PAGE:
MSc ACS: Computer Security

Year of entry: 2021

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Course unit details:
Software Engineering Concepts in Practice

Unit code COMP61511
Credit rating 15
Unit level FHEQ level 7 – master's degree or fourth year of an integrated master's degree
Teaching period(s) Semester 1
Offered by Department of Computer Science
Available as a free choice unit? Yes


This is a course which gives students who didn't do a substantial amount of software engineering in their first degree an overview of the subject, with strong enphasis on sofware design and on teamwork.



A reasonable level of programmng skill (as expected of most ACS students)


At the conceptual level, students will get a systematic grasp of key topics including quality assurance and testing, software design and construction, and distinctive aspects of software development project management. By the end of the course, students will be able both to grasp the big picture of each topic and also have detailed understanding of select subtopics.  Additionally, students will become acquainted with the relevant research literature.

At the experiential level, students will apply their conceptual understanding to working with a large, established, open source software project.

Overall, students will acquire an informed, practical knowledge of what it is to be a professional software engineer.



          • Software engineering as a discipline

          • Software design and architecture

          • Software construction

          • Quality assurance

          • Software development project management

          • Development methodologies

Learning outcomes

  • Discuss the basic nature and special challenges of software engineering.

  • Complete a small software development project from scratch including requirements development, design, construction, testing, and refactoring.

  • Relate theoretical concepts and academic practice to lived practice and the reverse.

  • Write technical evaluations, comparative assessments, and conceptually-oriented essays.

  • Analyse the duties of a responsible member of a development team and of the software engineering profession.

  • Assess their own skills and knowledge both before and after engaging in a task.


Introduce Software Engineering, comparing and contrasting it with other Engineering disciplines. Explain the fundamental problem of requirements change, and the problems this causes for traditional software development processes. Introduce the Agile approach to software development, and some of the main characteristics of agile methods, e.g. continuous stakeholder involvement, iterative and incremental development and Physicality. The Agile UP will be used as an example of a traditonal process applied in an Agile way.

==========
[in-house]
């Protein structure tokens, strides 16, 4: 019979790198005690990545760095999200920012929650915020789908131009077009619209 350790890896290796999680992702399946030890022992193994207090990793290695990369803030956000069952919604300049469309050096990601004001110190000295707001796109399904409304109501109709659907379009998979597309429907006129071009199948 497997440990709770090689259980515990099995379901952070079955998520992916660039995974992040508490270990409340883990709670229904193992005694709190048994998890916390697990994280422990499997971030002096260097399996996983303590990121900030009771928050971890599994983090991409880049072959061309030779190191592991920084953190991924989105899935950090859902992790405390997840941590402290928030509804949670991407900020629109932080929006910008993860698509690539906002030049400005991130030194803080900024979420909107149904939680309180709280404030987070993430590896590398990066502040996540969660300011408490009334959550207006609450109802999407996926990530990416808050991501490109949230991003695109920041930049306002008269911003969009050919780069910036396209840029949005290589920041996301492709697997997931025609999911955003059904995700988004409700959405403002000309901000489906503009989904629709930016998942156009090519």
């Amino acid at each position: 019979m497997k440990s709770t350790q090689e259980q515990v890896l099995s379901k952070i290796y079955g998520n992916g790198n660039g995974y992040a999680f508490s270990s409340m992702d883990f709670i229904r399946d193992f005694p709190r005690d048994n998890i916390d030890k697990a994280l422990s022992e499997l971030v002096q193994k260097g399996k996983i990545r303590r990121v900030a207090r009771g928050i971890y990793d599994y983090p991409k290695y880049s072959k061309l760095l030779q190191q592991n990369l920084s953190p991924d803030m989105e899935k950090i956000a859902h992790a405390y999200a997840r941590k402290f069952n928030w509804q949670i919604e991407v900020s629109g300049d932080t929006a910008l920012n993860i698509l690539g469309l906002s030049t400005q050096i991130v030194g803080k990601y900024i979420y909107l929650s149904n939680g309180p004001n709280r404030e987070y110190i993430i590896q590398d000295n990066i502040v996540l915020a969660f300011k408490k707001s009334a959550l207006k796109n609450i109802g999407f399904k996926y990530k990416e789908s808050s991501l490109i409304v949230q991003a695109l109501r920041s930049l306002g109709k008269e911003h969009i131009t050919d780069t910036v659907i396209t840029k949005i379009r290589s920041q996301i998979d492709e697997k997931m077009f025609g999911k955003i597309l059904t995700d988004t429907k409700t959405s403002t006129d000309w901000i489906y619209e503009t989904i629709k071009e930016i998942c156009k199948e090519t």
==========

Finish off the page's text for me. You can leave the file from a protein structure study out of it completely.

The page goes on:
Explain (and advocate!) the Object Oriented approach to software development, particularly Responsibility Driven Design. Introduce a minimal subset of UML notation that covers most practical cases, and illustrate its use in requirements capture and software design.
The GRASP (General Responsibility Assignment Software Patterns) principles will be used as the basis for discussing software design. These are also the underlying principles on which design patterns are based.

Explain the basics of software testing, in particular unit testing with JUnit. In this course a traditional approach to testing will be taken, where tests are typically written after the code to be tested, but by a different person. The alternative, Test-driven development, will be explored in the Agile course.

Discuss some of the wider context of software engineering, for example user and stakeholder considerations, standards, and the role of software, and software engineers, in large organisations.

Employability skills

Analytical skills
Group/team working
Project management
Oral communication
Problem solving
Written communication

Assessment methods

Method Weight
Written exam 30%
Written assignment (inc essay) 70%

Feedback methods

Weekly coursework will be collected via Blackboard, and feedback is provided through the same mechanism or directly in labs.

Recommended reading

COMP61511 reading list can be found on the Department of Computer Science website for current students.

Study hours

Scheduled activity hours
Lectures 20
Practical classes & workshops 15
Independent study hours
Independent study 115

Teaching staff

Staff member Role
John Sargeant Unit coordinator
Bijan Parsia Unit coordinator

Additional notes

Course unit materials

Links to course unit teaching materials can be found on the Department of Computer Science website for current students.

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